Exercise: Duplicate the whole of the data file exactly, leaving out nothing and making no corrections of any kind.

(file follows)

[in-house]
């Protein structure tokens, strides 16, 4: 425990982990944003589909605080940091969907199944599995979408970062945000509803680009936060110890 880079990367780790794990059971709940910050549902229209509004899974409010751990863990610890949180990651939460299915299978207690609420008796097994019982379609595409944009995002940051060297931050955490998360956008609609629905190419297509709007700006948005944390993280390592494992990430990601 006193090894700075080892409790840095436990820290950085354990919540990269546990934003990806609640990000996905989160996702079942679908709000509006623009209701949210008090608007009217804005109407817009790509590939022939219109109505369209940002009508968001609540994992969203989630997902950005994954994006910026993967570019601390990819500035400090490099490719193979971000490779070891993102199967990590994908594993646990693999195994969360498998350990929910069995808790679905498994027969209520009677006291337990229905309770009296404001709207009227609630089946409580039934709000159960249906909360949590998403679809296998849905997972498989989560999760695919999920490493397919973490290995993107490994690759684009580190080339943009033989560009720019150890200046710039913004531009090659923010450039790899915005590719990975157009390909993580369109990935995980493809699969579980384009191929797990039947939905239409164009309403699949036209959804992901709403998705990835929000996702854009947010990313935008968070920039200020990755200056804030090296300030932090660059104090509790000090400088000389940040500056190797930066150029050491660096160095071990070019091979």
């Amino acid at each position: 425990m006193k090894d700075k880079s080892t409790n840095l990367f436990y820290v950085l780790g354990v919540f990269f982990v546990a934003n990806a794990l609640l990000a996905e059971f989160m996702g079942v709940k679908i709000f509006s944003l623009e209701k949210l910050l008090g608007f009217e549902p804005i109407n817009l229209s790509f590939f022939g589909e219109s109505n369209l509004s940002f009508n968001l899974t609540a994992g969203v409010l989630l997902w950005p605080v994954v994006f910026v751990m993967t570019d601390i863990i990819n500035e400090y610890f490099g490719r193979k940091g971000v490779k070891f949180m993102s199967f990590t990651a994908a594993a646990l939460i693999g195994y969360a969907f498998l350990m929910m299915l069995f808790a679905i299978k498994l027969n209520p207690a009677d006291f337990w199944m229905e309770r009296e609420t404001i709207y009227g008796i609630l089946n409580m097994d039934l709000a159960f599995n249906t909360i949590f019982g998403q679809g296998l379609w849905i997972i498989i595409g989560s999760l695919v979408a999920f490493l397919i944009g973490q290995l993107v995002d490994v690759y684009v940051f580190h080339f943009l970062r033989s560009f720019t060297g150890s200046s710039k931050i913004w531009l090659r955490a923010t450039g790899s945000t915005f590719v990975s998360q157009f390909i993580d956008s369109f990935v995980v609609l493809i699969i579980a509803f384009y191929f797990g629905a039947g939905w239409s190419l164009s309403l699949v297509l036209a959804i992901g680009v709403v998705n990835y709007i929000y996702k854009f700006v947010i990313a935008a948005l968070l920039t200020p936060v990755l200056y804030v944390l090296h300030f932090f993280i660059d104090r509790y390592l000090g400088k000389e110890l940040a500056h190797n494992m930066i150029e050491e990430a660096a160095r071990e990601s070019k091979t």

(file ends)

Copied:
[in-house]
């Protein structure tokens, strides 16, 4: 425990982990944003589909605080940091969907199944599995979408970062945000509803680009936060110890 880079990367780790794990059971709940910050549902229209509004899974409010751990863990610890949180990651939460299915299978207690609420008796097994019982379609595409944009995002940051060297931050955490998360956008609609629905190419297509709007700006948005944390993280390592494992990430990601 006193090894700075080892409790840095436990820290950085354990919540990269546990934003990806609640990000996905989160996702079942679908709000509006623009209701949210008090608007009217804005109407817009790509590939022939219109109505369209940002009508968001609540994992969203989630997902950005994954994006910026993967570019601390990819500035400090490099490719193979971000490779070891993102199967990590994908594993646990693999195994969360498998350990929910069995808790679905498994027969209520009677006291337990229905309770009296404001709207009227609630089946409580039934709000159960249906909360949590998403679809296998849905997972498989989560999760695919999920490493397919973490290995993107490994690759684009580190080339943009033989560009720019150890200046710039913004531009090659923010450039790899915005590719990975157009390909993580369109990935995980493809699969579980384009191929797990039947939905239409164009309403699949036209959804992901709403998705990835929000996702854009947010990313935008968070920039200020990755200056804030090296300030932090660059104090509790000090400088000389940040500056190797930066150029050491660096160095071990070019091979």
């Amino acid at each position: 425990m006193k090894d700075k880079s080892t409790n840095l990367f436990y820290v950085l780790g354990v919540f990269f982990v546990a934003n990806a794990l609640l990000a996905e059971f989160m996702g079942v709940k679908i709000f509006s944003l623009e209701k949210l910050l008090g608007f009217e549902p804005i109407n817009l229209s790509f590939f022939g589909e219109s109505n369209l509004s940002f009508n968001l899974t609540a994992g969203v409010l989630l997902w950005p605080v994954v994006f910026v751990m993967t570019d601390i863990i990819n500035e400090y610890f490099g490719r193979k940091g971000v490779k070891f949180m993102s199967f990590t990651a994908a594993a646990l939460i693999g195994y969360a969907f498998l350990m929910m299915l069995f808790a679905i299978k498994l027969n209520p207690a009677d006291f337990w199944m229905e309770r009296e609420t404001i709207y009227g008796i609630l089946n409580m097994d039934l709000a159960f599995n249906t909360i949590f019982g998403q679809g296998l379609w849905i997972i498989i595409g989560s999760l695919v979408a999920f490493l397919i944009g973490q290995l993107v995002d490994v690759y684009v940051f580190h080339f943009l970062r033989s560009f720019t060297g150890s200046s710039k931050i913004w531009l090659r955490a923010t450039g790899s945000t915005f590719v990975s998360q157009f390909i993580d956008s369109f990935v995980v609609l493809i699969i579980a509803f384009y191929f797990g629905a039947g939905w239409s190419l164009s309403l699949v297509l036209a959804i992901g680009v709403v998705n990835y709007i929000y996702k854009f700006v947010i990313a935008a948005l968070l920039t200020p936060v990755l200056y804030v944390l090296h300030f932090f993280i660059d104090r509790y390592l000090g400088k000389e110890l940040a500056h190797n494992m930066i150029e050491e990430a660096a160095r071990e990601s070019k091979t």